Friday will feature the all-important US Nonfarm Payrolls and wage inflation data, which will be key to repricing the markets’ expectations of the timing of the Fed rate cut. Besides, speeches from the Fed policymakers will continue to play their part in the GBP/USD price dynamics before the blackout period ahead of the next FOMC meeting begins on March 9.

GBP/USD: Technical Outlook

GBP/USD appears to be a “buy-the-dips” trade in the near term, as observed on the daily chart.

The pair is clinging to the 21-day Simple Moving Average (SMA) at 1.2622 after having faced rejection at 1.2700 on multiple occasions.

The 14-day Relative Strength Index (RSI) is sitting just beneath the 50 level, suggesting that GBP/USD could see some weakness ahead before buyers jump in.

If the selling momentum gains traction, the pair could extend the weekly drop to test the 200-day SMA at 1.2576.

GBP/USD buyers are expected to emerge at that level, reviving the buying interest in the Pound Sterling. However, if the 200-day SMA fails to hold, the pair could fall further toward the 100-day SMA at 1.2553.

Further south, the 1.2450 psychological level could act as a tough nut to crack for sellers.

On the flip side, defending the 21-day SMA is critical for GBP/USD to stage a rebound toward the 50-day SMA at 1.2674.

The next upside target for buyers is seen at the 1.2750 psychological barrier, above which the static resistance near 1.2775 will be tested.

The December 28 high of 1.2828 will be the next level on the buyers’ radars.

Pound Sterling FAQs

What is the Pound Sterling?

The Pound Sterling (GBP) is the oldest currency in the world (886 AD) and the official currency of the United Kingdom. It is the fourth most traded unit for foreign exchange (FX) in the world, accounting for 12% of all transactions, averaging $630 billion a day, according to 2022 data.
Its key trading pairs are GBP/USD, aka ‘Cable’, which accounts for 11% of FX, GBP/JPY, or the ‘Dragon’ as it is known by traders (3%), and EUR/GBP (2%). The Pound Sterling is issued by the Bank of England (BoE).

How do the decisions of the Bank of England impact on the Pound Sterling?

The single most important factor influencing the value of the Pound Sterling is monetary policy decided by the Bank of England. The BoE bases its decisions on whether it has achieved its primary goal of “price stability” – a steady inflation rate of around 2%. Its primary tool for achieving this is the adjustment of interest rates.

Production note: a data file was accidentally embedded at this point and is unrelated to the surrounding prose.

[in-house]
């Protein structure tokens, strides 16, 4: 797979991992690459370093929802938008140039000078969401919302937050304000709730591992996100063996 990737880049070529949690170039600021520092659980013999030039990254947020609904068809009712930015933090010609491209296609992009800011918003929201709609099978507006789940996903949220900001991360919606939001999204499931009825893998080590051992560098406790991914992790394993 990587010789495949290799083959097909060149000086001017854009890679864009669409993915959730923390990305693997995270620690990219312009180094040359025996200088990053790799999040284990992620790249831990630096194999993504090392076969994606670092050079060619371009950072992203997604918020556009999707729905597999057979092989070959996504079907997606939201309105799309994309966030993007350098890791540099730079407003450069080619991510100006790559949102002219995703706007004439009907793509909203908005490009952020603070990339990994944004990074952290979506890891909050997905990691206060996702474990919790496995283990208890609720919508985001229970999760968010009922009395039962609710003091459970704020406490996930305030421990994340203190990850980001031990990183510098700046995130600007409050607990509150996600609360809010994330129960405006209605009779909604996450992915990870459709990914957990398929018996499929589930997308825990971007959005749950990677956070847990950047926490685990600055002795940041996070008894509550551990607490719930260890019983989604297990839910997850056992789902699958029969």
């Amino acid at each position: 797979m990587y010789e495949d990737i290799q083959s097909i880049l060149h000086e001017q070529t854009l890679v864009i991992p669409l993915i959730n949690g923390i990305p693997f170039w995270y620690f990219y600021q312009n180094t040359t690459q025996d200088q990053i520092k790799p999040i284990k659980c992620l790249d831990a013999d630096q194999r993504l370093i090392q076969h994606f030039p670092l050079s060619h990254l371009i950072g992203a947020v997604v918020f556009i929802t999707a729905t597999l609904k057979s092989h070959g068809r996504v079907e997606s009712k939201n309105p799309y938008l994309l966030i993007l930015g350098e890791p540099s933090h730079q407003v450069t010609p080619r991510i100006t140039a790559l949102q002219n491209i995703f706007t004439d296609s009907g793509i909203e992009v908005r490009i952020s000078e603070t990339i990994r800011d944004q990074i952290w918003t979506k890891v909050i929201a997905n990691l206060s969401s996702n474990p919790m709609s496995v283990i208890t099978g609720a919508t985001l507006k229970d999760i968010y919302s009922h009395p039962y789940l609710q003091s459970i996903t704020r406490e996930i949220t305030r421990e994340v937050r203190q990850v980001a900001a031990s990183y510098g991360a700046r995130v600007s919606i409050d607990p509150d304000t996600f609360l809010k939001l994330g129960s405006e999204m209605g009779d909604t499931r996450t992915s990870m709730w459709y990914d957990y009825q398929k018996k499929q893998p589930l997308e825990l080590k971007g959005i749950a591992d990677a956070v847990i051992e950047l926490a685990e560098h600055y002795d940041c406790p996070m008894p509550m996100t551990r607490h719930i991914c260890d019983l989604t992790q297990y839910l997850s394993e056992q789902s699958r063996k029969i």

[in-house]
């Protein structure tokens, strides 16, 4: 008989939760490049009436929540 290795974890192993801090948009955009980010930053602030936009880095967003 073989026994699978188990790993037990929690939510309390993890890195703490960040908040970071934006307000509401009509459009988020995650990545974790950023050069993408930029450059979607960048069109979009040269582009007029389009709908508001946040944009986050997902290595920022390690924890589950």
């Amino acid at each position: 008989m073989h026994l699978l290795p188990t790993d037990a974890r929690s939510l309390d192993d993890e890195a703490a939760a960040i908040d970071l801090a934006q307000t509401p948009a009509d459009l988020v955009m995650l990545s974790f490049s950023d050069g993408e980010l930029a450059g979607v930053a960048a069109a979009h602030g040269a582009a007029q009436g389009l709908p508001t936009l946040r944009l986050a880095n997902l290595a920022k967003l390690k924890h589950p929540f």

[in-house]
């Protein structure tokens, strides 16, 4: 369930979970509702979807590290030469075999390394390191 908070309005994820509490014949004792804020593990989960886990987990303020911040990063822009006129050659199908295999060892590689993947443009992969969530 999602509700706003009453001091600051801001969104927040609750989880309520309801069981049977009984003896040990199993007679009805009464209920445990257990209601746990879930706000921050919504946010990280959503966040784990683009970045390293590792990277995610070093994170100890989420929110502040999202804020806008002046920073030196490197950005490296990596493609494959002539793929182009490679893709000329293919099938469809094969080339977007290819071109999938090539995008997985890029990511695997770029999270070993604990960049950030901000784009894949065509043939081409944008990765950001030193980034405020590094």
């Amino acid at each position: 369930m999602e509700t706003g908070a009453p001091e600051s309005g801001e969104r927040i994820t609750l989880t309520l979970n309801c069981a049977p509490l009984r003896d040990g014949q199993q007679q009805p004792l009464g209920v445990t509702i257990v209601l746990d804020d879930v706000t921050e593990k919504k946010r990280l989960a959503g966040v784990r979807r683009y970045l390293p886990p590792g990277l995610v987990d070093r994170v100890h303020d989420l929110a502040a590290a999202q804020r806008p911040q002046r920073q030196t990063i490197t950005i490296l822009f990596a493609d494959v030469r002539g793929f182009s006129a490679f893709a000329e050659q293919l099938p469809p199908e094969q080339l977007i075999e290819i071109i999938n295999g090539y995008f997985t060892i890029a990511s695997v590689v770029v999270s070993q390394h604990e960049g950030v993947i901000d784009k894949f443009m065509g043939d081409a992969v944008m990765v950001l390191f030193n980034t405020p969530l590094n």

When inflation is too high, the BoE will try to rein it in by raising interest rates, making it more expensive for people and businesses to access credit. This is generally positive for GBP, as higher interest rates make the UK a more attractive place for global investors to park their money.
When inflation falls too low it is a sign economic growth is slowing. In this scenario, the BoE will consider lowering interest rates to cheapen credit so businesses will borrow more to invest in growth-generating projects.

How does economic data influence the value of the Pound?

Data releases gauge the health of the economy and can impact the value of the Pound Sterling. Indicators such as GDP, Manufacturing and Services PMIs, and employment can all influence the direction of the GBP.
A strong economy is good for Sterling. Not only does it attract more foreign investment but it may encourage the BoE to put up interest rates, which will directly strengthen GBP. Otherwise, if economic data is weak, the Pound Sterling is likely to fall.

How does the Trade Balance impact the Pound?

Another significant data release for the Pound Sterling is the Trade Balance. This indicator measures the difference between what a country earns from its exports and what it spends on imports over a given period.
If a country produces highly sought-after exports, its currency will benefit purely from the extra demand created from foreign buyers seeking to purchase these goods. Therefore, a positive net Trade Balance strengthens a currency and vice versa for a negative balance.